Location: Charlotte, NC
When we moved to North Carolina in 1999, I was able to transition from my full time job at Georgetown University Law Center in Washington, DC to working from home as a consultant and writer. My career took several turns (with my law degree becoming more and more tangential to what I was doing) but the move allowed me to play a much more active role in my kids’ schools than I could have if I were not my own boss. That is something I have always appreciated because being a room mom, a substitute teacher, a PTA president, and running theatre programs, chess and Scrabble clubs and Odyssey of the Mind teams was a great way to be involved in my kids’ lives and give back to the public schools that gave them such a stellar education.
But that is as far as it went. I continued to run the Scrabble Club at Randolph Middle School long after my kids moved on from there, but I have not otherwise engaged in school improvement issues or taken on volunteer opportunities relating to education. This is not true of Elyse Dashew, the Vice Chair of the Charlotte Mecklenburg School Board. Elyse, 49, has committed herself to ensuring that all CMS students have the same enriching academic experiences that her children (Ian, 16, is a sophomore at East Mecklenburg High School and Emma, 20, is a junior at Wake Forest University) have had. She is a testament to finding something that matters to you and then diving in deep. And she is a great reminder that one person who believes strongly and deeply in something and devotes herself to making a difference can, in fact, make a difference.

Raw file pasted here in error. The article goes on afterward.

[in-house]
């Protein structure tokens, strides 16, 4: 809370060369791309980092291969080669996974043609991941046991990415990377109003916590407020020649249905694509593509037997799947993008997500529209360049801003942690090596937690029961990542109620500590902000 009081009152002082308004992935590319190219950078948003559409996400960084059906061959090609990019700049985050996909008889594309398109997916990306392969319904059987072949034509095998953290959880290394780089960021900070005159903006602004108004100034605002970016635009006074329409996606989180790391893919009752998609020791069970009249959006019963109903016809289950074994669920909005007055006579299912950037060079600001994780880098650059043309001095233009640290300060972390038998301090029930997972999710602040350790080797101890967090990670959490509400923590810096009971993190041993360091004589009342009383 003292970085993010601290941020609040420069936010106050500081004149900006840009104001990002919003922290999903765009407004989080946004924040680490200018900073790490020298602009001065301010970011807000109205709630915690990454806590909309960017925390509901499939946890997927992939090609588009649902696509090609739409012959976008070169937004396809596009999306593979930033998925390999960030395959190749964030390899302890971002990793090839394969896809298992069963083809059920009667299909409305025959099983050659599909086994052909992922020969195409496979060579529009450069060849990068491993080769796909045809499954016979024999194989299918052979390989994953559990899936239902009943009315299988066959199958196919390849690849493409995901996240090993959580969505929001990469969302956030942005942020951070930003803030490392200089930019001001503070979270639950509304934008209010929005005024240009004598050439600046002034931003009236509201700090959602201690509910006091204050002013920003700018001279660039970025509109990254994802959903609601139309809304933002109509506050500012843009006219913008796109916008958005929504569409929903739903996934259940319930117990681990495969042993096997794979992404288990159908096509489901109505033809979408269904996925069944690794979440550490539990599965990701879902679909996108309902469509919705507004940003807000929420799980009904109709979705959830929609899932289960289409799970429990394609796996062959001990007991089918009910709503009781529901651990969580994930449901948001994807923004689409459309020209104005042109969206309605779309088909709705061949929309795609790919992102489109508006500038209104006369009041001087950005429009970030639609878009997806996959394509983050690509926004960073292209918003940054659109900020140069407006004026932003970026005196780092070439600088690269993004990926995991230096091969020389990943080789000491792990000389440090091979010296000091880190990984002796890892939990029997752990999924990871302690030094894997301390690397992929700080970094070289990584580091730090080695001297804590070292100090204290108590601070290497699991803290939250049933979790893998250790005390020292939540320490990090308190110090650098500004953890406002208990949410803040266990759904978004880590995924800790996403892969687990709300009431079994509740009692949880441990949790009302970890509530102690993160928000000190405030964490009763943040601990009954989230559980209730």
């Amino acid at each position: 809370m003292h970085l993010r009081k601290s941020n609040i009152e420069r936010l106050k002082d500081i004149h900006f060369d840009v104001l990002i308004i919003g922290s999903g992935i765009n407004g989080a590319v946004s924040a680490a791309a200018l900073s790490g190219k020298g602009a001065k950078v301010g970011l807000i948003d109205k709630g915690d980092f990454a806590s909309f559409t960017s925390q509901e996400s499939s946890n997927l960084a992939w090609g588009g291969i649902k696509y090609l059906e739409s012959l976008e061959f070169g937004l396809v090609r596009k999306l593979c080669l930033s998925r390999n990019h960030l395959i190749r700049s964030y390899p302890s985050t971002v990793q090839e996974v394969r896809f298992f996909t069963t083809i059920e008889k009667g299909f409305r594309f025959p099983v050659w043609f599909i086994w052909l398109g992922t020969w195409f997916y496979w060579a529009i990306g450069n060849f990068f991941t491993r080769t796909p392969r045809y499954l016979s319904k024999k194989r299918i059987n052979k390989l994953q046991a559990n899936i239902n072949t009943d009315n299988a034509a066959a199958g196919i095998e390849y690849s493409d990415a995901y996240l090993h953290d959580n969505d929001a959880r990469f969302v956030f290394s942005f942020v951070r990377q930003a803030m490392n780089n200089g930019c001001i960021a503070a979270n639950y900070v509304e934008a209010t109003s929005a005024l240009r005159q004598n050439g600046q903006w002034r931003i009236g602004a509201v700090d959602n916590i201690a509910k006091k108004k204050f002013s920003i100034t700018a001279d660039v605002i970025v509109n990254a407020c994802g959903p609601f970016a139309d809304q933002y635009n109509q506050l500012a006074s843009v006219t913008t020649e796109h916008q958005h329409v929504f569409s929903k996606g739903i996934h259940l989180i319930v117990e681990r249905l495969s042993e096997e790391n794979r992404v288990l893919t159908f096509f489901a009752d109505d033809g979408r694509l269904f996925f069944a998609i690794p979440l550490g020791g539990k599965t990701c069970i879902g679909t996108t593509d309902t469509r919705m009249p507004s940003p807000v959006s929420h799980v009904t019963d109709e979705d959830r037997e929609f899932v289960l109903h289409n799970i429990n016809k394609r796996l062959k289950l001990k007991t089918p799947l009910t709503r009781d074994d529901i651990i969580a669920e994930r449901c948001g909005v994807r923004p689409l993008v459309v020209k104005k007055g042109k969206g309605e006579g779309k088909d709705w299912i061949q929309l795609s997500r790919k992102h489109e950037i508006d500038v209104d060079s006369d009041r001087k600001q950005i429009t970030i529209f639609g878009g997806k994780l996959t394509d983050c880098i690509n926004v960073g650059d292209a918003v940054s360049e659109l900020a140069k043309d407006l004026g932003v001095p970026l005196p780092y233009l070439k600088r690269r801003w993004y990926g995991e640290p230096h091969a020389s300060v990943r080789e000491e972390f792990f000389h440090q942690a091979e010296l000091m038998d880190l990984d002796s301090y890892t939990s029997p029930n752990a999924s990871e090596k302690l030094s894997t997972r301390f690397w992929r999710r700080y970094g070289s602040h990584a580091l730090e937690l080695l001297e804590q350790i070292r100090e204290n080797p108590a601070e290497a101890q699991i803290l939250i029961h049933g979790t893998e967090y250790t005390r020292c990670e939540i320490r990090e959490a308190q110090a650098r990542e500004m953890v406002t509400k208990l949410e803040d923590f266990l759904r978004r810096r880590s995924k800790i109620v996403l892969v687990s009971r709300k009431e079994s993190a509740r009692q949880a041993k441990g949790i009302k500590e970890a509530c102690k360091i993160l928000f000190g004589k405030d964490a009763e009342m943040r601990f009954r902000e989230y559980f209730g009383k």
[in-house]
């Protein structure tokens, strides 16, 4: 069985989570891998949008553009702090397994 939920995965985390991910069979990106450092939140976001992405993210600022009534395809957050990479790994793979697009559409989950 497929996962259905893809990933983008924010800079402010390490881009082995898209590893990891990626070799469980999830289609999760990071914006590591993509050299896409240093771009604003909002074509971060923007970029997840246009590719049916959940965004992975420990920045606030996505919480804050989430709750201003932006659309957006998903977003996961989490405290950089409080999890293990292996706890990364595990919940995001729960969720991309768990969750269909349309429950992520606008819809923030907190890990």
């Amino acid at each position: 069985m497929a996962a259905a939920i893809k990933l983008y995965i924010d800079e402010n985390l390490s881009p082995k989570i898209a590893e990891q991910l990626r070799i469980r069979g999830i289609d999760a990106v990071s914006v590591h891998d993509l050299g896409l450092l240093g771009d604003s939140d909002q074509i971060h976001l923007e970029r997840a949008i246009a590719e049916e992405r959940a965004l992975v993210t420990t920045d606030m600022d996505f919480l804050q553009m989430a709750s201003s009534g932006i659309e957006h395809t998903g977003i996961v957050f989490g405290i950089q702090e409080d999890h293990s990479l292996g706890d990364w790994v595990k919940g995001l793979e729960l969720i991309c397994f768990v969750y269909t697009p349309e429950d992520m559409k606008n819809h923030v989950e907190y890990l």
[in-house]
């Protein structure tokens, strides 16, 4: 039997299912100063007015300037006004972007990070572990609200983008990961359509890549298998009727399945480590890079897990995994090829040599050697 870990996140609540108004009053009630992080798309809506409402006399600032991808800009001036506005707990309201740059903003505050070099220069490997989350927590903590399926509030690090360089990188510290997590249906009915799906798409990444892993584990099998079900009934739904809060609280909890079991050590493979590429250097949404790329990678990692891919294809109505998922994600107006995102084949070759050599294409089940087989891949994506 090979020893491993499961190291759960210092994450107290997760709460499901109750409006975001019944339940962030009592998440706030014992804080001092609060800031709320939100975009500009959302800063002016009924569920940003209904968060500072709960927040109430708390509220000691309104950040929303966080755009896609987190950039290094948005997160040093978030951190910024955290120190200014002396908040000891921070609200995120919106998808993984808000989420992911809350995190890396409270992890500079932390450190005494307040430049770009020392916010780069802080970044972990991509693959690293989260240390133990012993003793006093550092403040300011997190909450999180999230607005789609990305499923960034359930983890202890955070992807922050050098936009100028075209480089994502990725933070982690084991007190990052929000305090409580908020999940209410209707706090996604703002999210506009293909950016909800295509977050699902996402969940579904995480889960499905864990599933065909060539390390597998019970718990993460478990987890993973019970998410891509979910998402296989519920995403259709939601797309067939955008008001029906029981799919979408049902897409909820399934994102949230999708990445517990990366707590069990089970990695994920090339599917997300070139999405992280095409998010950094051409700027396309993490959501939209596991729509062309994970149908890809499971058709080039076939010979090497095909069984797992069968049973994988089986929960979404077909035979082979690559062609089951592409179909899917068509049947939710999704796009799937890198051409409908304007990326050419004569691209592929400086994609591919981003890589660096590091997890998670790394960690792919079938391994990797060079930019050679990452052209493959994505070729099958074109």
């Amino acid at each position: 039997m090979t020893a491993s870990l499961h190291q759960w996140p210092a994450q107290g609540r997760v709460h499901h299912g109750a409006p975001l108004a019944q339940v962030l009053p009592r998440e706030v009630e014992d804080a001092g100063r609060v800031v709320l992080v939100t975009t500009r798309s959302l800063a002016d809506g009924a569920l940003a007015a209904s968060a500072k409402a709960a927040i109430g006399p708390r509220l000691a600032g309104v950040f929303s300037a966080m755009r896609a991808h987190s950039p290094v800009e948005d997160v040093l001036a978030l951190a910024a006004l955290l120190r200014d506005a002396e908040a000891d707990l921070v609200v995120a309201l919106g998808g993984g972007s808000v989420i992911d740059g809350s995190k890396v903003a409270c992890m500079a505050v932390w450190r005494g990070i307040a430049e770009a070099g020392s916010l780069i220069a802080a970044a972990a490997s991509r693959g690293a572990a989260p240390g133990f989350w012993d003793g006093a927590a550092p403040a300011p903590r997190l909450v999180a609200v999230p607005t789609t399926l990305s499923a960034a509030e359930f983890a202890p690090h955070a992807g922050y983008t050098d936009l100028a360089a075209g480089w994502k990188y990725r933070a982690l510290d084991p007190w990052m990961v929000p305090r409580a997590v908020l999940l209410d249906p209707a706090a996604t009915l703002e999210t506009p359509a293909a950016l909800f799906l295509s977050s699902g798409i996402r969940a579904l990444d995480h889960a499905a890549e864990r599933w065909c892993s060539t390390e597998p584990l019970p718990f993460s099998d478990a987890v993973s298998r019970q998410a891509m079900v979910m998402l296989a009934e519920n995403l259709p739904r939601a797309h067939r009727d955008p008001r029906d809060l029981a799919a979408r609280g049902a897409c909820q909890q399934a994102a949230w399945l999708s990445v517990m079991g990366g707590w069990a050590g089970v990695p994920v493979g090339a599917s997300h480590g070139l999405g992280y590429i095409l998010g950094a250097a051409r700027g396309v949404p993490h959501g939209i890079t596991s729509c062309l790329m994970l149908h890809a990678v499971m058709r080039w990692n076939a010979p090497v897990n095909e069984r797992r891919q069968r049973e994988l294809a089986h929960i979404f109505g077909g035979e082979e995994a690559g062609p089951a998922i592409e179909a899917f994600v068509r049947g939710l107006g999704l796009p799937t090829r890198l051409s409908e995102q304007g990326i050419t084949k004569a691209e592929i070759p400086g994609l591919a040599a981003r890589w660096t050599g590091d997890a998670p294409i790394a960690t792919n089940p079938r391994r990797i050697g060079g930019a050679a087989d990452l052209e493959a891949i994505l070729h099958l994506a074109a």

I first met Elyse when she ran for an at-large seat on the School Board in 2011. She lost. So the fact that she is now the Vice Chair of the Board lets you know that one takeaway from her story is to keep going for things, to lick your wounds after defeat but then get back out there and try again. Elyse’s path to the school board began with her advocacy as a parent at Smith Language Academy, a language immersion magnet school in Charlotte. When budget cuts threatened funding for the school, with both transportation and scheduling changes proposed that would drastically cut the student enrollment, Elyse joined other parents in rallying together to oppose the changes and articulate to the school board what the implications would be for their school. She became a leader by default because she was able to devote a lot of time to the issue, spearheading a liaison committee, setting up a coalition with other magnet schools, and giving speeches to the school board and interviews to the media on behalf of all of the families impacted by their proposals. By 2011, many of the parent leaders and community organizers she met through her advocacy were encouraging her to run for an open position on the School Board.
Elyse had never been involved in a political campaign in any capacity and had a tremendous fear of public speaking. But she ran because she felt a strong sense of community. “I felt a sense of empowerment that you really can shift outcomes and make a difference,” she says.